Drug Treatment Programs Can’t Keep Up With Police

Police officers in many areas want to refer drug users to treatment instead of arresting them. Overburdened treatment providers are wary of cooperating with some police programs called Law Enforcement Assisted Diversion (LEAD).

Police officers in Charleston, W. Va., have stopped arresting every drug user who shoplifts and steals weed whackers off porches to pay for their drug habit. They’re referring some of them to treatment, leaving more time to pursue major drug arrests. The approach seems to be working. In the last three years, more than 170 low-level drug offenders have signed up for addiction treatment instead of being taken into custody, and more than 70 percent of them have turned their lives around, reports Stateline. In a worsening opioid epidemic, West Virginia’s effort to replicate the Law Enforcement Assisted Diversion (LEAD) program has run into a daunting obstacle: wariness among overburdened treatment providers. Like the rest of the nation, West Virginia has a severe shortage of behavioral health professionals. With hundreds of people outside of the criminal justice system on waiting lists for treatment, county mental health officials are hesitant to make room for drug users when not enough beds and treatment services are available for existing clients.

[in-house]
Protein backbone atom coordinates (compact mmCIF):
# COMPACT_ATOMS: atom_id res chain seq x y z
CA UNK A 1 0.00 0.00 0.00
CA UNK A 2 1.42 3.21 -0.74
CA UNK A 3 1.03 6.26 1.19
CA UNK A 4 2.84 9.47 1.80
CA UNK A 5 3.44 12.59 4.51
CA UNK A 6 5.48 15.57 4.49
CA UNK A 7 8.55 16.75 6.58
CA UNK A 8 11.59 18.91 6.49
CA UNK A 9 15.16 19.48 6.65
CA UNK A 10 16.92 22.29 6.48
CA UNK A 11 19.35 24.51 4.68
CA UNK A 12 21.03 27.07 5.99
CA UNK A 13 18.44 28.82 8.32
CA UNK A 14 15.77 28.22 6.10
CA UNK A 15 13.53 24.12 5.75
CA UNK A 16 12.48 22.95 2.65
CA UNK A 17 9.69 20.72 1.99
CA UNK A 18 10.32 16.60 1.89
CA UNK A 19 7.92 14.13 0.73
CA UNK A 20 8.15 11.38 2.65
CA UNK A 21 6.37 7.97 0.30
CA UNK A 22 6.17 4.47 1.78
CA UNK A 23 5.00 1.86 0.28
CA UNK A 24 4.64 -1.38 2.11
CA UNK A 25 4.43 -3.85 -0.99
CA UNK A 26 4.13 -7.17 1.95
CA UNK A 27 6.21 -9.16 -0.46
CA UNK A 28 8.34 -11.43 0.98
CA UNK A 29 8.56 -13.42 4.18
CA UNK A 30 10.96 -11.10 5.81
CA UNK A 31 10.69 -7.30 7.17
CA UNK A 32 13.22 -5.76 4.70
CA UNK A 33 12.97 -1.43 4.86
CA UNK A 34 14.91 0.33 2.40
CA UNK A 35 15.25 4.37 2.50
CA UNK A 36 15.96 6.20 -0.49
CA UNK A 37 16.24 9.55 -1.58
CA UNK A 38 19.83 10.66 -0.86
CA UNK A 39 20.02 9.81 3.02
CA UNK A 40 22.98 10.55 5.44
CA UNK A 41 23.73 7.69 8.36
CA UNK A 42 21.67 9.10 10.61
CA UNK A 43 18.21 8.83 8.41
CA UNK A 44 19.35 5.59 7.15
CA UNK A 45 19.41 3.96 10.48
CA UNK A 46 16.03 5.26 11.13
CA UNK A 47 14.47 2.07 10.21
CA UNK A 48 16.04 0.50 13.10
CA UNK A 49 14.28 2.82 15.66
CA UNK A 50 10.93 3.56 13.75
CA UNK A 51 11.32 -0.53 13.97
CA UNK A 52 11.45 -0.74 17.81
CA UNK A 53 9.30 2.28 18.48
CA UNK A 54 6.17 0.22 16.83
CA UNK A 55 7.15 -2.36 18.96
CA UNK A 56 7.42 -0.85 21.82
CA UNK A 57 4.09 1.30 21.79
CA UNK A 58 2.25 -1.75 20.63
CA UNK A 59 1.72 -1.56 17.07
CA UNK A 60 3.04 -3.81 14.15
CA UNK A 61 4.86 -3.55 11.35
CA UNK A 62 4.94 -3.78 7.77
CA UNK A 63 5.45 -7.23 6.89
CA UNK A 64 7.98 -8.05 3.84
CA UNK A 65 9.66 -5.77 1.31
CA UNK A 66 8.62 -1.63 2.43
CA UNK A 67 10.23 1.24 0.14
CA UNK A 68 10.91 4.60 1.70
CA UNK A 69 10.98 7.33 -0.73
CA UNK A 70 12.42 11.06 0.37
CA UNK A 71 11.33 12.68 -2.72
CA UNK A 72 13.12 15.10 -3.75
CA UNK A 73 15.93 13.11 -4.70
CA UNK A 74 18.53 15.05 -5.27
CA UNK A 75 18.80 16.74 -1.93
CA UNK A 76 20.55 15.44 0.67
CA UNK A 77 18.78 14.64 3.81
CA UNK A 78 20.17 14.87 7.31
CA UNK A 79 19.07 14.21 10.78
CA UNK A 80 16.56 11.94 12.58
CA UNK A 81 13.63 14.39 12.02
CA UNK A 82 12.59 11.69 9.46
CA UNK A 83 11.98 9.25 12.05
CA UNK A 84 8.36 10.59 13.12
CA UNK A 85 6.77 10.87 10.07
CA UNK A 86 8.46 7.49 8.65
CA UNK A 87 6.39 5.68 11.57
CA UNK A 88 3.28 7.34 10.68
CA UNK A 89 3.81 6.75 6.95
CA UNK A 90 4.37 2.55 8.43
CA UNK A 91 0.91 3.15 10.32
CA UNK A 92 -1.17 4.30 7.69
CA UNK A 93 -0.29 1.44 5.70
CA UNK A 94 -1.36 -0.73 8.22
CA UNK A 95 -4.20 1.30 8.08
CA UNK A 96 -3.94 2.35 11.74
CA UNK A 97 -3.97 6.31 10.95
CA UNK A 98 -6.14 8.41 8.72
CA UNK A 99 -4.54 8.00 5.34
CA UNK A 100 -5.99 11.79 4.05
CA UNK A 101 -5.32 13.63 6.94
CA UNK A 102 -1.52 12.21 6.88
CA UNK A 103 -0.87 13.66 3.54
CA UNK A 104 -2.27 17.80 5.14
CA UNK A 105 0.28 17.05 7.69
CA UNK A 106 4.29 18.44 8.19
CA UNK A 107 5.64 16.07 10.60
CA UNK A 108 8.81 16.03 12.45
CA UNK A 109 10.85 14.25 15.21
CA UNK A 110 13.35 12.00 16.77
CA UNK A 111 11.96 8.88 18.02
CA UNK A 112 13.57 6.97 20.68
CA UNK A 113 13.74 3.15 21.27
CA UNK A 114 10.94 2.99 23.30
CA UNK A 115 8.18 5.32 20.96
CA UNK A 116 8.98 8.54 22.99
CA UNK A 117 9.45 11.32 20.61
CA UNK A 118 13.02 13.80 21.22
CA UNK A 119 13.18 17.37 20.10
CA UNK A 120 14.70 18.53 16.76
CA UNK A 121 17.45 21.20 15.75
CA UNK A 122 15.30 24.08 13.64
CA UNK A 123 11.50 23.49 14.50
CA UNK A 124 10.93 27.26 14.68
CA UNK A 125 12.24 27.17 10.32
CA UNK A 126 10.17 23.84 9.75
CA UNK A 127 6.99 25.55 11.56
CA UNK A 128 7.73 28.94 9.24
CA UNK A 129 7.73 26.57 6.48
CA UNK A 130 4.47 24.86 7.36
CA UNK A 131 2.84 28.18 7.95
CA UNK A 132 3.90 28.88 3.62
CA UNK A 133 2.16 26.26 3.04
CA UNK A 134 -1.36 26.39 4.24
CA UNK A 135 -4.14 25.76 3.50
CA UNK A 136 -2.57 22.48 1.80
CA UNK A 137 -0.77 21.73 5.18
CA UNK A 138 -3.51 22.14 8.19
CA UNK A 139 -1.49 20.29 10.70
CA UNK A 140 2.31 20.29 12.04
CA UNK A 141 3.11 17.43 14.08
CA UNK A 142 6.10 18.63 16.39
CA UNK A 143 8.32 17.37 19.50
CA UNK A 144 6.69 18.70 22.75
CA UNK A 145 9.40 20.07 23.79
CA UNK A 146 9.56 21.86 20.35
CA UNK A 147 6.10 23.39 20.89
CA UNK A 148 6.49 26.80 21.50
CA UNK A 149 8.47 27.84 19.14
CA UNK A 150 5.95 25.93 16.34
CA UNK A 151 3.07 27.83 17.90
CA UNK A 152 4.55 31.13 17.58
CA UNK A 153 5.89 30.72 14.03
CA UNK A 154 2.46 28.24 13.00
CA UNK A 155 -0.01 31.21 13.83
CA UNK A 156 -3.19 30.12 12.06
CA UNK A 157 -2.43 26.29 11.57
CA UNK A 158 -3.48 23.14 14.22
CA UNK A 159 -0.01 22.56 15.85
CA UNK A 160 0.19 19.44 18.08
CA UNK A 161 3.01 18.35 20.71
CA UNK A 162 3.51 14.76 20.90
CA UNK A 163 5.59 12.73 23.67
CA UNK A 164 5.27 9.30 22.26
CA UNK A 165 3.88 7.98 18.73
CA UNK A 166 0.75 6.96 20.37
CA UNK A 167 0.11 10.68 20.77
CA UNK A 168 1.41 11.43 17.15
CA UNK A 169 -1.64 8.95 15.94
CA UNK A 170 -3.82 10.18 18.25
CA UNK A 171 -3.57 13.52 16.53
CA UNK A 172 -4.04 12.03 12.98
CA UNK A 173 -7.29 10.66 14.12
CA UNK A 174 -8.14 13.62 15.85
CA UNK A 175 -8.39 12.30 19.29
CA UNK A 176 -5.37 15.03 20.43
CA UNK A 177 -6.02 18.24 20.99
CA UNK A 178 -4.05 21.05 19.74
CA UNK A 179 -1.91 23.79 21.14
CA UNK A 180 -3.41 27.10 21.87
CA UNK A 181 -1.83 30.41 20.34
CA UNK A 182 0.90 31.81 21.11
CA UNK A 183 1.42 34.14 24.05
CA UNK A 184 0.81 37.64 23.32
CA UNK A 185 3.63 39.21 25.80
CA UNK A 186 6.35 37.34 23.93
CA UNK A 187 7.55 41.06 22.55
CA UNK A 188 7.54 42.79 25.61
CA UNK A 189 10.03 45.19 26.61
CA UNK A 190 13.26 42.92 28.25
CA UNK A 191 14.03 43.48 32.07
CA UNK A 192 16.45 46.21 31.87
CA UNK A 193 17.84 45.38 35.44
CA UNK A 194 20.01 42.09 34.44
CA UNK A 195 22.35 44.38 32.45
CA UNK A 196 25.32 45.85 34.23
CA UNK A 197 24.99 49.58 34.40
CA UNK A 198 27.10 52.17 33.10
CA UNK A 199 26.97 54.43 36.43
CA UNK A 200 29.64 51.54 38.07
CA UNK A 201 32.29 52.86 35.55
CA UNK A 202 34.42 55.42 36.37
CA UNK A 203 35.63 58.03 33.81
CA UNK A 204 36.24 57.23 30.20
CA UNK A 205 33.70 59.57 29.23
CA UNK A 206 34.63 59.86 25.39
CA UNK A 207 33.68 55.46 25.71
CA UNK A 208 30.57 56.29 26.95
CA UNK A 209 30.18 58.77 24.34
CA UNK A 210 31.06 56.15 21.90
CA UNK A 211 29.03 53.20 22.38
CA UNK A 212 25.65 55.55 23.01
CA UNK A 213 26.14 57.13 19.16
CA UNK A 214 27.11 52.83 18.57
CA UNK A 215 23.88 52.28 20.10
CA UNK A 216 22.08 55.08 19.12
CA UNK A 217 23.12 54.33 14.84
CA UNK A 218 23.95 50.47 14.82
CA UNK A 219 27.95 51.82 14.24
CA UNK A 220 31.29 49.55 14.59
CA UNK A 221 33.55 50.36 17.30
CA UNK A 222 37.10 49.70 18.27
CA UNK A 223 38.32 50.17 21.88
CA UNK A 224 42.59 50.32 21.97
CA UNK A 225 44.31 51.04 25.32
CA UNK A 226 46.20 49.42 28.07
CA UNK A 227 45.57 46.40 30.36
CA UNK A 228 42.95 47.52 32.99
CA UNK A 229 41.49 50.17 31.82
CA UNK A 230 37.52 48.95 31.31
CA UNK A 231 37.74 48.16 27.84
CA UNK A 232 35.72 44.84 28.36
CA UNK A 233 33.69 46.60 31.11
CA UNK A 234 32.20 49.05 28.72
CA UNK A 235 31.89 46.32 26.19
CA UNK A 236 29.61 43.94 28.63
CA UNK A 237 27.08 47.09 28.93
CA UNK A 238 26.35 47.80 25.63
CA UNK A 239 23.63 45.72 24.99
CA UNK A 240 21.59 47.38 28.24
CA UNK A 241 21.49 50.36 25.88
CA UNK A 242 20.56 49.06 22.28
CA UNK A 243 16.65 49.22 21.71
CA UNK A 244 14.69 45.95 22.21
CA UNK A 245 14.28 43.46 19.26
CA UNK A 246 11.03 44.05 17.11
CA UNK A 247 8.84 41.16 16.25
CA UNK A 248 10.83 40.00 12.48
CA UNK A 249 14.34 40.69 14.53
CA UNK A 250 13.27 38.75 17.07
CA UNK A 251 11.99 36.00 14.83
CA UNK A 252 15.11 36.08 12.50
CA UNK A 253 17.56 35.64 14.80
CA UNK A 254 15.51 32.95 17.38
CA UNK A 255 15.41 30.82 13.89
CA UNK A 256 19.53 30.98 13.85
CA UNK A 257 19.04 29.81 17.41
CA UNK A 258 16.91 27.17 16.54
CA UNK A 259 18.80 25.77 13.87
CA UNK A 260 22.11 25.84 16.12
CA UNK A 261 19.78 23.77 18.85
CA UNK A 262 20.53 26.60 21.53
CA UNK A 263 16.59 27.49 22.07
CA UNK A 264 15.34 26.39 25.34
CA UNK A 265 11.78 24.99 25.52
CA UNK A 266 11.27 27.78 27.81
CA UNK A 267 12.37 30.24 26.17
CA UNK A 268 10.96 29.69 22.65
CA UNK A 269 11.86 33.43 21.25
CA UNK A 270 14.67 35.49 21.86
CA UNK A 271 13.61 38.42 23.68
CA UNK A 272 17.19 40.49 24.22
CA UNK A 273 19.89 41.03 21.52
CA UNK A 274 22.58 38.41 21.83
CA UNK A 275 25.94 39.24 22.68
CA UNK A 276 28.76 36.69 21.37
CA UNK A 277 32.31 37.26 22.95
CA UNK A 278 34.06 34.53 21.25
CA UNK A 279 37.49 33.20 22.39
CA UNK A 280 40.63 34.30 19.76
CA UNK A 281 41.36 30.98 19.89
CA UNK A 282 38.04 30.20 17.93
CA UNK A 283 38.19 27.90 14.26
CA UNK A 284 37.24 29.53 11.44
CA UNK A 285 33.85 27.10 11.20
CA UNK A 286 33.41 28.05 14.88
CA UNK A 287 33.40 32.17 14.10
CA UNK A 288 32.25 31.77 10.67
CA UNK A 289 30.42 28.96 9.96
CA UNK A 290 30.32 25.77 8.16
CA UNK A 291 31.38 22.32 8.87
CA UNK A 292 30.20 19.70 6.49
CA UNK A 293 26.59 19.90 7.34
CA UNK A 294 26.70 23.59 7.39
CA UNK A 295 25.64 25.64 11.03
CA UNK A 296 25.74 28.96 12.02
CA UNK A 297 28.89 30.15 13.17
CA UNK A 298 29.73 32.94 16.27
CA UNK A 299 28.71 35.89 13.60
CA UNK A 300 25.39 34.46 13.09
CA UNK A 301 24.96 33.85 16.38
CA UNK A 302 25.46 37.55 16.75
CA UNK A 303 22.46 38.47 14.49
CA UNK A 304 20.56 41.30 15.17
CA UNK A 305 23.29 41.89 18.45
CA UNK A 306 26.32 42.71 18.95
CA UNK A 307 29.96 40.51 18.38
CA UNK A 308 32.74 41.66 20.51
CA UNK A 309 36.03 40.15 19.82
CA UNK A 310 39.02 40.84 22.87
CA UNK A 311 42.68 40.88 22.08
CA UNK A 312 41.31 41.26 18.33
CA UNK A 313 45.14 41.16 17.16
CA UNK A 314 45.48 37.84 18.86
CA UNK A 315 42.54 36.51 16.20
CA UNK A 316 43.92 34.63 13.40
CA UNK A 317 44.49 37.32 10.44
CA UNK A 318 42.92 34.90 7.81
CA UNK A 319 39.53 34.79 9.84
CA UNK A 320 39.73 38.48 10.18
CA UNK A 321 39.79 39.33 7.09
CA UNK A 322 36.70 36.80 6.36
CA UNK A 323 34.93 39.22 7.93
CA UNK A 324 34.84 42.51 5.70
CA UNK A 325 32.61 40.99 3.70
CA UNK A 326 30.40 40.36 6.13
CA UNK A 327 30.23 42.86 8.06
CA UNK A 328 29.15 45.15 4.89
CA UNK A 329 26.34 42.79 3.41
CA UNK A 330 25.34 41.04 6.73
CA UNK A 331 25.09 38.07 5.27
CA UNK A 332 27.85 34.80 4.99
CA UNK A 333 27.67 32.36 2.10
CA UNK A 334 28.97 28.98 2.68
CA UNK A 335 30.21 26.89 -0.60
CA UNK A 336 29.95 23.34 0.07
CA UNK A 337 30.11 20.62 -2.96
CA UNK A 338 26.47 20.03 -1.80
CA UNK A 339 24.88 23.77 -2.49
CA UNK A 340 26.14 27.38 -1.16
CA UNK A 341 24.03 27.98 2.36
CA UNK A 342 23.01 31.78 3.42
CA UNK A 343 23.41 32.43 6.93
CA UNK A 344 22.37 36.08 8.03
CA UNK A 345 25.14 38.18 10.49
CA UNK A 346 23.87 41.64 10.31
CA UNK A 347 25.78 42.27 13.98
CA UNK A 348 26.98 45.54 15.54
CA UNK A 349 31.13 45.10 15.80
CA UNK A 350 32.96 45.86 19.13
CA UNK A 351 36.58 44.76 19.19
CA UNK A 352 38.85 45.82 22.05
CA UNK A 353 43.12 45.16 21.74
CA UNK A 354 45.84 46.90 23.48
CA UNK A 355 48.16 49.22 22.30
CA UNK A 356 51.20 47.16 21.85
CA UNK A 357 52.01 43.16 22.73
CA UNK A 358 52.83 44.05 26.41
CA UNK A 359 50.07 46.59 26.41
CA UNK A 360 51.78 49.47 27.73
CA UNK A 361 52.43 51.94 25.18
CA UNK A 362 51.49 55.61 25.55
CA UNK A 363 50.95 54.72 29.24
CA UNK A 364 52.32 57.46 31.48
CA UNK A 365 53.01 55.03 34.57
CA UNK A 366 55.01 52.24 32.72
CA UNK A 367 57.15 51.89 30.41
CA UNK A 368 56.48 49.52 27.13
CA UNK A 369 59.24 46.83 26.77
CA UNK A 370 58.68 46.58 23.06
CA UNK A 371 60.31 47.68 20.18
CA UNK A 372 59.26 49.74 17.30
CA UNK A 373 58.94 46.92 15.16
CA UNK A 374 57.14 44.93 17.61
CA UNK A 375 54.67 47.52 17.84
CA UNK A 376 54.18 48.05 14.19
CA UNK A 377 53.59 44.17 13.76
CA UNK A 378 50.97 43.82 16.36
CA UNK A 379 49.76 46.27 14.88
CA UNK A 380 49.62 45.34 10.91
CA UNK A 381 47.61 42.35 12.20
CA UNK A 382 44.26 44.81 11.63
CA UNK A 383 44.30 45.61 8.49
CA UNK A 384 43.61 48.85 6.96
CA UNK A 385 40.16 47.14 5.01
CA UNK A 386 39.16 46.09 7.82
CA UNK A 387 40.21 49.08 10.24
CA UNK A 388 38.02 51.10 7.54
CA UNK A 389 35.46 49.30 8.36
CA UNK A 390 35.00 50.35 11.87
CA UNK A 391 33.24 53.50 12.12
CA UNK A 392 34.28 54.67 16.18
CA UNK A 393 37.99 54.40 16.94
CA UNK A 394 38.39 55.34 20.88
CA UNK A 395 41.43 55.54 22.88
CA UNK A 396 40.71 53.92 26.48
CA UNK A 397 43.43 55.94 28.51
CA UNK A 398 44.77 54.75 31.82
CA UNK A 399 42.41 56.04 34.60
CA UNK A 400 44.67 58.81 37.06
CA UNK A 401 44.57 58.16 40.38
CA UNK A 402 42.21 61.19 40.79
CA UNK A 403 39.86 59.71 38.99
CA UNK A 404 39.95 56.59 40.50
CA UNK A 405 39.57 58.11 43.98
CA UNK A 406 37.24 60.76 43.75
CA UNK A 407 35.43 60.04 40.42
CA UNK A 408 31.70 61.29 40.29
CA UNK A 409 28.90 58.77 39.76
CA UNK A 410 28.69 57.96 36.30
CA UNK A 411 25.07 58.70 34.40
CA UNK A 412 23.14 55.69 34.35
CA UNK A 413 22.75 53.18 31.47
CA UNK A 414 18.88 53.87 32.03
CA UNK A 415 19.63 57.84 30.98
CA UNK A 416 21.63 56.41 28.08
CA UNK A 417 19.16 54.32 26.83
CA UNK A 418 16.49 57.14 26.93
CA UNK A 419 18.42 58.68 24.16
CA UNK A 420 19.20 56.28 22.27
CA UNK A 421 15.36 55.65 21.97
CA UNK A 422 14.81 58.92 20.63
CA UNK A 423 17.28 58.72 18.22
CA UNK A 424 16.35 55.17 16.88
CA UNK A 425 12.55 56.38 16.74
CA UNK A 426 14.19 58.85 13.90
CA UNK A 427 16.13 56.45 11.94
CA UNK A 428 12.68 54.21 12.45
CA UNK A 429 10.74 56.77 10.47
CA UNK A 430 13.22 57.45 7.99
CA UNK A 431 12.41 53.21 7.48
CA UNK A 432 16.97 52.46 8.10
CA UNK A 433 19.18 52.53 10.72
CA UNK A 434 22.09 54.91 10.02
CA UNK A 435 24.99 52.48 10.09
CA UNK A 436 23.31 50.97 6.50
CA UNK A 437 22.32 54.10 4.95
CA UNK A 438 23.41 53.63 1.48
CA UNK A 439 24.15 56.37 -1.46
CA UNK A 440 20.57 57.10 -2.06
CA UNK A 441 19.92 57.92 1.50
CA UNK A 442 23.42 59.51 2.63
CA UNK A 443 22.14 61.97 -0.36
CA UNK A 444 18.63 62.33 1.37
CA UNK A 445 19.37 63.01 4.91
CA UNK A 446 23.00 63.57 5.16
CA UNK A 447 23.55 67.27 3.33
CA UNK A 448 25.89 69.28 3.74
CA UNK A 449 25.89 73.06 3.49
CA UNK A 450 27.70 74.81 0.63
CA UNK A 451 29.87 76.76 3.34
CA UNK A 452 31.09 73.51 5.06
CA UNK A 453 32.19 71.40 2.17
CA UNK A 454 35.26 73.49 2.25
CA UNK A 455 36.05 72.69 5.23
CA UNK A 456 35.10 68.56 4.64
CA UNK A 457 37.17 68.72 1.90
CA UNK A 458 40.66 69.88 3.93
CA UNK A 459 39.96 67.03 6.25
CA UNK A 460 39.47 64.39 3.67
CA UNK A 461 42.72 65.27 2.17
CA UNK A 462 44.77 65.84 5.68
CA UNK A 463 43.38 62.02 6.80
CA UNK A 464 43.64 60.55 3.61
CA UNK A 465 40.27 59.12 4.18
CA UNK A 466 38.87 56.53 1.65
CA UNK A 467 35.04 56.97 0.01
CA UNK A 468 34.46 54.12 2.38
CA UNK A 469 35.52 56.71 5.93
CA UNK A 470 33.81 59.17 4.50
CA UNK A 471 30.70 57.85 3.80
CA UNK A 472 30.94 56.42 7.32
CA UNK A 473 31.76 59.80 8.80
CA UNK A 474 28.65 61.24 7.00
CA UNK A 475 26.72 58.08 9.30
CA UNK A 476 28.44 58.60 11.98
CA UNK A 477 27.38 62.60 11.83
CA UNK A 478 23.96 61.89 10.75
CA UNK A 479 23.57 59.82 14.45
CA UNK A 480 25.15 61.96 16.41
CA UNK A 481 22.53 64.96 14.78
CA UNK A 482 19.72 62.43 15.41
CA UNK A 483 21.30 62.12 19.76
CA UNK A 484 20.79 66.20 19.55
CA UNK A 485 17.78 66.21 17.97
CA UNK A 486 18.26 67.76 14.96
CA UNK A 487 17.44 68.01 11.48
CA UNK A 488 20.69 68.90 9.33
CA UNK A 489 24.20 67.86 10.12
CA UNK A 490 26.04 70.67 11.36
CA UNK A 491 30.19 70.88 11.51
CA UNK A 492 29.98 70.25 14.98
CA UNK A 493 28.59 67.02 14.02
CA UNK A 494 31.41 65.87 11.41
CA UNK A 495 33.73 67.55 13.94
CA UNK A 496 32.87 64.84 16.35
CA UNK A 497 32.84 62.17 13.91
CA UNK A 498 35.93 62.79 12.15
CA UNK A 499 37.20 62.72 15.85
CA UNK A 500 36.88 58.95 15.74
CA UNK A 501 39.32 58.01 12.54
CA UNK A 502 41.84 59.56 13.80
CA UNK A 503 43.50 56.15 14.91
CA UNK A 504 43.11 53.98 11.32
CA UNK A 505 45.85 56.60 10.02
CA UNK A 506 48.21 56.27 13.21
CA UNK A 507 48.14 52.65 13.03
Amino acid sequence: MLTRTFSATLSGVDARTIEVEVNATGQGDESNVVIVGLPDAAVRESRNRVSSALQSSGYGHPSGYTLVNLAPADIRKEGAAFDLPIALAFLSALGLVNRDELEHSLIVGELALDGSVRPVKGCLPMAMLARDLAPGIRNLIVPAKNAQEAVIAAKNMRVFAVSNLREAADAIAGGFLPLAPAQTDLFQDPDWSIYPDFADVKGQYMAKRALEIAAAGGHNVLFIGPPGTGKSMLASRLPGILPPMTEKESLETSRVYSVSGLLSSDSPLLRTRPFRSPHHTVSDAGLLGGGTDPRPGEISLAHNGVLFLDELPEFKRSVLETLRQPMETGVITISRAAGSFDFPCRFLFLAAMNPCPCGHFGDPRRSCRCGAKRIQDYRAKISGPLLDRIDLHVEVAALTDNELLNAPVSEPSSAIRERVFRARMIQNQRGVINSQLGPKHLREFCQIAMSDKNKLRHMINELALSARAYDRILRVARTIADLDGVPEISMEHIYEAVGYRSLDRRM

Lisa Daugaard of the King County, Wa., Public Defender Association, said many police departments want to start LEAD programs, but are unable to find addiction treatment partners. Launched in Seattle six years ago, LEAD was driven by critics of racial disparities in drug arrests. Civil rights leaders and health advocates argued that the only way to break the cycle of repeated petty crimes and arrests was to provide housing and mental health and addiction services to people who needed it most. Ten other cities and counties in Maine, Maryland, New Mexico, New York, North Carolina, Oregon, Washington state and West Virginia have launched similar programs. LEAD will launch next year in Atlanta, San Francisco, Los Angeles, King County, and Waynesville, N.C. At least 49 other locations are considering LEAD or similar diversion programs.

from https://thecrimereport.org